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April 9, 2000: The day Pete Sampras played his first deciding fifth rubber in a Davis Cup tie
Every day, Tennis Majors looks back at the biggest moments in tennis history. On April 9, 2000, Pete Sampras defeated Slava Dosedel in straight sets to send the Americans into the Davis Cup semi-finals
What happened exactly on that day?
On this day, April 9, 2000, for the first time in his career, Pete Sampras played a deciding fifth rubber in a Davis Cup tie, in which the United States faced the Czech Republic. The former world No 1 played through a quadriceps strain to defeat Slava Dosedel 6-4, 6-4, 7-6 and send his team into the semi-finals to the great relief of his captain John McEnroe.
The players: Pete Sampras and Slava Dosedel
- Pete Sampras, dominant in the 1990s
Pete Sampras, born in 1971, had dominated the game in the 1990s. After winning his first Grand Slam at the 1990 US Open (where he became the youngest champion of all-time defeating rival Andre Agassi 6-4, 6-3, 6-2 in the final), he became world No 1 in April 1993. He then ended the next six seasons (1993-1998) as world No1, setting a record at the time (which has since been beaten by Novak Djokovic). His serve-and-volley game was particularly lethal on the grass courts of the All England Club, where he conquered six titles between 1993 and 1999, holding a 46-1 record (the only man to beat him was Richard Krajicek in the 1996 quarter-finals, 7-5, 7-6, 6-4).
Sampras had triumphed four times at the US Open (1990, 1993, 1995, 1996) and twice at the Australian Open (1994, 1997), being now only one title away from Roy Emerson’s record of 13 Grand Slam crowns. On top of that, the American had won the Masters Cup four times (1991, 1994, 1996, 1997), and had accumulated a total of 60 titles in his career.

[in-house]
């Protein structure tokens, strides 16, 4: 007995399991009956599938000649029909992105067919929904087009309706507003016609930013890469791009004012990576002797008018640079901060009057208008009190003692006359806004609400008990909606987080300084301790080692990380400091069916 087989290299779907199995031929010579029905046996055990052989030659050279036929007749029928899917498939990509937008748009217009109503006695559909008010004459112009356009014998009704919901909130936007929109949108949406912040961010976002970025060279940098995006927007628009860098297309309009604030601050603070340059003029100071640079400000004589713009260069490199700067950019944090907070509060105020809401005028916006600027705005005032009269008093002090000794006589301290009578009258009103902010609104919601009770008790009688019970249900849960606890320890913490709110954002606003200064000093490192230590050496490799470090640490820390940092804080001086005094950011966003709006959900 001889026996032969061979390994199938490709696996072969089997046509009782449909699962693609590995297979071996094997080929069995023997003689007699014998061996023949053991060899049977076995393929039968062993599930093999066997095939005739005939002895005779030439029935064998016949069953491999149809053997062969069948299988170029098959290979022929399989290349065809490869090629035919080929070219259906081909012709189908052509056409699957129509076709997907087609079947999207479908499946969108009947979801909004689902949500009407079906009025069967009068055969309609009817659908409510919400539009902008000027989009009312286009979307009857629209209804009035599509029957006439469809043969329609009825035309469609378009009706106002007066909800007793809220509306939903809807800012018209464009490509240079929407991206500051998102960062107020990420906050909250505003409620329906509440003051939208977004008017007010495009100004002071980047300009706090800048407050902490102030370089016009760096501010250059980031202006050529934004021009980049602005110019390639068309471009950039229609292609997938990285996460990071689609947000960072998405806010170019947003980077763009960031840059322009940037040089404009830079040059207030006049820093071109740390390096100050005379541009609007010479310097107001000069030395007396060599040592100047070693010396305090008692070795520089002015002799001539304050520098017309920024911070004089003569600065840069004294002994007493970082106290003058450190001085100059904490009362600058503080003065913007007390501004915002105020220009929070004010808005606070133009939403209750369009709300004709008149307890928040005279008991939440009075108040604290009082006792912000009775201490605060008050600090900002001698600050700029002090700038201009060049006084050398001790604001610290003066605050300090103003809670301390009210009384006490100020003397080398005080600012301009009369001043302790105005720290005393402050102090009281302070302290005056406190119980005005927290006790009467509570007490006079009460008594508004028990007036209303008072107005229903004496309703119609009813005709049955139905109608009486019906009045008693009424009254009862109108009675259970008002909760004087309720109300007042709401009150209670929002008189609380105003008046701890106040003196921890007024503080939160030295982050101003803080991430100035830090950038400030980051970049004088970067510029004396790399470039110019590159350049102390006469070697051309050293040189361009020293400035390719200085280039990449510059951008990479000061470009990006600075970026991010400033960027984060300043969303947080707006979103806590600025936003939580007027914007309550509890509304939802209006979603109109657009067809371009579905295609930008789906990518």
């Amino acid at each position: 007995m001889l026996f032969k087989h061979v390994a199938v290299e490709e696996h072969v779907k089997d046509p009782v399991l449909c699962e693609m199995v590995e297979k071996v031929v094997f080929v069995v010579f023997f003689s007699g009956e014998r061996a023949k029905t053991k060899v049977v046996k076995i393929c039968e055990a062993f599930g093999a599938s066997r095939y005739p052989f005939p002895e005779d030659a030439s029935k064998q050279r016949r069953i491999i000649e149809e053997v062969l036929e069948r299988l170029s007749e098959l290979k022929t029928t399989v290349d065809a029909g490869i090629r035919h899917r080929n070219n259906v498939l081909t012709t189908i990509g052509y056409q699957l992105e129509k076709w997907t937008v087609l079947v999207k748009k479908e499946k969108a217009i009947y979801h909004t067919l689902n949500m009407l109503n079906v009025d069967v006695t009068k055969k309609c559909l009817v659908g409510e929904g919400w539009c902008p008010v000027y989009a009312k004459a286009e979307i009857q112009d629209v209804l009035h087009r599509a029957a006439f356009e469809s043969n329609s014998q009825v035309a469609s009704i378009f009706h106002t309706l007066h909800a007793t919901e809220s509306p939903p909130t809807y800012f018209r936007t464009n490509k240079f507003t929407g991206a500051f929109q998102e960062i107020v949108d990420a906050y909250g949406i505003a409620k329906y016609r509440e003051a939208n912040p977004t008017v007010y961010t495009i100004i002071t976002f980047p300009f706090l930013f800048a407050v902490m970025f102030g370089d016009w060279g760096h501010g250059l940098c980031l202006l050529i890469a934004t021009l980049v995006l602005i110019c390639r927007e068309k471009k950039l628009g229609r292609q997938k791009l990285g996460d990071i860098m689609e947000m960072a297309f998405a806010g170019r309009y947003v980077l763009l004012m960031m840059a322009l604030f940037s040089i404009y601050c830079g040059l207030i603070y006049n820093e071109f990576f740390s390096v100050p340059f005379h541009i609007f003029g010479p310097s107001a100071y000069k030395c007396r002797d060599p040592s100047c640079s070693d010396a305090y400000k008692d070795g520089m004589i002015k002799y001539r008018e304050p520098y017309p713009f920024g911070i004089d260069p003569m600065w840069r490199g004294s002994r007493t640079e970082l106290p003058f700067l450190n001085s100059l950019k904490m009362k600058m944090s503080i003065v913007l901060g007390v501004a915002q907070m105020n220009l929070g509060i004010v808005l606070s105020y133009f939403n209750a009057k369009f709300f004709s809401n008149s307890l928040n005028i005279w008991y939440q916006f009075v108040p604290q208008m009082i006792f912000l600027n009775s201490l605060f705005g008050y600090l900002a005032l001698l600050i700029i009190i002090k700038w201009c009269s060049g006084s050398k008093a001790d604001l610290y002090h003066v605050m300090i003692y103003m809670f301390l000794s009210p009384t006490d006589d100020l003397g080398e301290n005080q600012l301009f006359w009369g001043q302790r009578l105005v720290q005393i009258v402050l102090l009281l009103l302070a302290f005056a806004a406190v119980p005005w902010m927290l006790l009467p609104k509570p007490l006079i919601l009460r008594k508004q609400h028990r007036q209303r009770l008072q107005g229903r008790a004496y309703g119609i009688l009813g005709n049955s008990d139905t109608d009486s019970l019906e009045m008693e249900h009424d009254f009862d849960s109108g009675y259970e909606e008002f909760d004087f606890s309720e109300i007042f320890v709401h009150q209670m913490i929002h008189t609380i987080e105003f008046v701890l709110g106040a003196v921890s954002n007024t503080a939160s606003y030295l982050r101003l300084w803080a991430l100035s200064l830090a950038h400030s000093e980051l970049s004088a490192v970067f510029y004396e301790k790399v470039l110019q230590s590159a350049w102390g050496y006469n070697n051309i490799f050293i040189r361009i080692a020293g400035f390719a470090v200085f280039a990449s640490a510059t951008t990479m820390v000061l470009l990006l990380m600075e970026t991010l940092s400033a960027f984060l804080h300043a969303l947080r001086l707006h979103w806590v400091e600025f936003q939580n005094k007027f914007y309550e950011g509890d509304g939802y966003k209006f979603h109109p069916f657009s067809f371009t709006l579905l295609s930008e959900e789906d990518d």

Sampras would have been easily called the greatest of all time had it not been for his obvious weakness on clay: his best performance at Roland-Garros was a semi-final reached in 1996 (losing to Yevgeny Kafelnikov 7-6, 6-0, 6-2), and he had not reached the second week of the tournament since then. In 1999, he paid the toll for all his previous efforts and he played far away from his usual standards during the first half of the season, but he was back in his groove at the All England Club where he defeated Agassi 6-3, 6-4, 7-5, and prevented his rival from becoming the first player since Bjorn Borg to win Roland-Garros and Wimbledon the same year. After a great summer, where he claimed the title in Cincinnati (defeating Patrick Rafter 7-6, 6-3 in the final), a back injury forced him to withdraw from the US Open. He had recovered just in time to play one tournament, the Paris Masters 1000, but he finished the year in style at the Masters Cup, where he triumphed for the fifth time as world No 5, his lowest ranking at the year-end event since 1991. In April 2000, after having lost to Agassi in the Australian Open semi-finals (6-4, 3-6, 6-7, 7-6, 6-1), he won the Miami Masters 1000 and was back up to No 2 in the rankings.
- Slava Dosedel, clay court contender
Slava Dosedel, from the Czech Republic, was born in 1970. He turned pro in 1989 and broke into the top 100 in 1993, the year he reached his first ATP final, in Sao Paulo (defeated by Alberto Berasategui 6-4, 6-3). He reached his career-high ranking, world No 26, in 1994, but only claimed the first of his three ATP titles in 1995 in Santiago (defeating Marcelo Rios 7-6, 6-3 in the final). Although he never played a final on a surface other than clay, his best Grand Slam performance came at the 1999 US Open, where he reached the quarter-finals (losing to Todd Martin 6-3, 5-7, 6-4, 6-4).